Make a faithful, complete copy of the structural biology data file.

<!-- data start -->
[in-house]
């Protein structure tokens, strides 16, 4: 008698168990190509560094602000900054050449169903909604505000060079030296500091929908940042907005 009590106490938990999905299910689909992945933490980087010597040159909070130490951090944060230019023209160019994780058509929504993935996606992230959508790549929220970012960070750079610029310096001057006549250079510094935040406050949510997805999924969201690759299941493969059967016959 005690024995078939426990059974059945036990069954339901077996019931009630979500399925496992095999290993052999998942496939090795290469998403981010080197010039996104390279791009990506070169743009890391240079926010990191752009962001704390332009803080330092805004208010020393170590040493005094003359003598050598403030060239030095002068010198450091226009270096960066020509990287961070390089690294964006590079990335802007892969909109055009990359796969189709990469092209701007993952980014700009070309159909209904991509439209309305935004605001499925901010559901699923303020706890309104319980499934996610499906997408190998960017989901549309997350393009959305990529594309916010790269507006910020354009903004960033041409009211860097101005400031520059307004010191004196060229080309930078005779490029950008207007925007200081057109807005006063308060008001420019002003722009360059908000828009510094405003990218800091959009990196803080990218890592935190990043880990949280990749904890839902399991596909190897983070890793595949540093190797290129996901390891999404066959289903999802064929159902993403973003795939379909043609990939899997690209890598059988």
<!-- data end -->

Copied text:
[in-house]
């Protein structure tokens, strides 16, 4: 008698168990190509560094602000900054050449169903909604505000060079030296500091929908940042907005 009590106490938990999905299910689909992945933490980087010597040159909070130490951090944060230019023209160019994780058509929504993935996606992230959508790549929220970012960070750079610029310096001057006549250079510094935040406050949510997805999924969201690759299941493969059967016959 005690024995078939426990059974059945036990069954339901077996019931009630979500399925496992095999290993052999998942496939090795290469998403981010080197010039996104390279791009990506070169743009890391240079926010990191752009962001704390332009803080330092805004208010020393170590040493005094003359003598050598403030060239030095002068010198450091226009270096960066020509990287961070390089690294964006590079990335802007892969909109055009990359796969189709990469092209701007993952980014700009070309159909209904991509439209309305935004605001499925901010559901699923303020706890309104319980499934996610499906997408190998960017989901549309997350393009959305990529594309916010790269507006910020354009903004960033041409009211860097101005400031520059307004010191004196060229080309930078005779490029950008207007925007200081057109807005006063308060008001420019002003722009360059908000828009510094405003990218800091959009990196803080990218890592935190990043880990949280990749904890839902399991596909190897983070890793595949540093190797290129996901390891999404066959289903999802064929159902993403973003795939379909043609990939899997690209890598059988």